Friday, 6 July 2012
I am a bank
I am a bank.
Honest, I really am. This is not a joke.
You see, I lend people money. Or, more accurately, I allow them to run lines of credit, which I create for them out of thin air.
Let me explain. My day job is teaching singing, much of it to teenagers in secondary schools. These teenagers' lessons are paid for by their parents. I invoice them for 10 lessons at a time and they are supposed to pay for the whole series of lessons before the series starts.
In practice, hardly anyone does. About half will have paid by the 5th lesson and the remainder have to be chased. The vast majority do pay by the end of the series of lessons, but there are a small minority who have to be cajoled, threatened or even prosecuted. Some negotiate with me for payment in instalments and then forget to make those payments.
No doubt because of their own financial difficulties, the proportion of people who pay late is rising, as is the proportion of people who don't pay at all. In the last year I have prosecuted two people at the County Court, one of whom didn't reply and has had default judgement served against them - but I still haven't been paid. The other has offered to pay off the fees and associated charges at £20 per month, which is all she reckons she can afford.....but if that is true then she couldn't afford the lessons in the first place, because the fees for 10 lessons between January and March were £135. In effect she is expecting me to extend her an interest-free loan.
But she is not the only one. In fact every single one of the parents who pays late is expecting me to provide them with interest-free credit.
Which is why I say I am a bank. But unlike a normal bank, I am expected to provide this credit interest-free - parents get very angry if I start imposing interest on late payments, although the law does allow me to do this and even recommends a rate. If I upset parents, they may take their business elsewhere - and student numbers are falling at the moment because poorer parents are finding it difficult to maintain their childrens' musical activities at the moment. So I could end up even worse off if I insist that parents have to pay up front.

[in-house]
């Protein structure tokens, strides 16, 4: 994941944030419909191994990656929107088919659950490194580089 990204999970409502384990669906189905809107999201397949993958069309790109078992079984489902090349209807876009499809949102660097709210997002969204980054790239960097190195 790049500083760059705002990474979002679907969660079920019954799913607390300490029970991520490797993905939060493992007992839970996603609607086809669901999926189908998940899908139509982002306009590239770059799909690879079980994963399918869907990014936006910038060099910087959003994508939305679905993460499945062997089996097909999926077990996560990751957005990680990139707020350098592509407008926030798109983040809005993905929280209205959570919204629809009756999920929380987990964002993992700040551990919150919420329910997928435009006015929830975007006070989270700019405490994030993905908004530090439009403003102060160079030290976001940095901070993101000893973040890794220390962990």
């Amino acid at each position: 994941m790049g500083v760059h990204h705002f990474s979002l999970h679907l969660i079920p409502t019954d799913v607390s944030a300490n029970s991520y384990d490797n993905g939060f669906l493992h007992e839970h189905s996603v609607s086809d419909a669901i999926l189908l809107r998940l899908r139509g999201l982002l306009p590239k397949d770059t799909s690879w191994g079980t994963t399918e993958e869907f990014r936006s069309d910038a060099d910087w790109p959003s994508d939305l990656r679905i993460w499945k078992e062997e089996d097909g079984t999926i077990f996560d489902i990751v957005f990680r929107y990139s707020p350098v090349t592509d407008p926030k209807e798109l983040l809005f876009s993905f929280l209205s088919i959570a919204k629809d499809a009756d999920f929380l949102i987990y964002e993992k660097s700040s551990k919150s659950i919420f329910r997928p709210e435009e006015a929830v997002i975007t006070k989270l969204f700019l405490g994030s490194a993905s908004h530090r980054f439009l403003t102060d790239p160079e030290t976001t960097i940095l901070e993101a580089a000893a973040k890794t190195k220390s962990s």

I am by no means alone in this. Most small businesses are forced to extend lines of credit interest-free to customers, particularly large and rich ones who have the leverage to squeeze them out of business if they complain. The majority of small businesses, therefore, are unofficially acting as banks.
And they do it at considerable cost. Like most micro businesses, I rely on the fees from my singing lessons to meet my personal living expenses. Because parents routinely breach my terms and conditions that clearly state that payment must be made in full within 14 days of the invoice, which is sent before the start of term, I have no idea when I will be paid - but my own bills still have to be paid. Unlike my parents, I have no access to interest-free credit: I can only borrow from the bank, and if I go over my overdraft limit that funding is at a penalty rate. And as I said above, it is difficult for me to pass these costs on to my customers.
There has been considerable discussion recently about trust in banking. People are understandably angry that banks have betrayed their trust and behaved disgracefully. I have no doubt that the parents who fail to pay my bills on time (or at all) are among those who are angry at the fraudulent behaviour of banks. What a pity they can't see that their own behaviour is just as bad.
Businesses like mine depend absolutely on trust - trust from the parents, that their child will be properly taught: and trust from me, that parents will pay in accordance with agreed terms and conditions. If one side fails to abide by their obligations, that trust is broken. I already feel as if I should, for my family's sake, seek employment with a steady income, but I resist that pressure because I love the work I do and believe that I deliver real value to my students. But if the present trend - increasing volumes of late and failed payments - continues it will not be possible for me to continue.
This article is cross-posted at coppolacomment.blogspot.co.uk.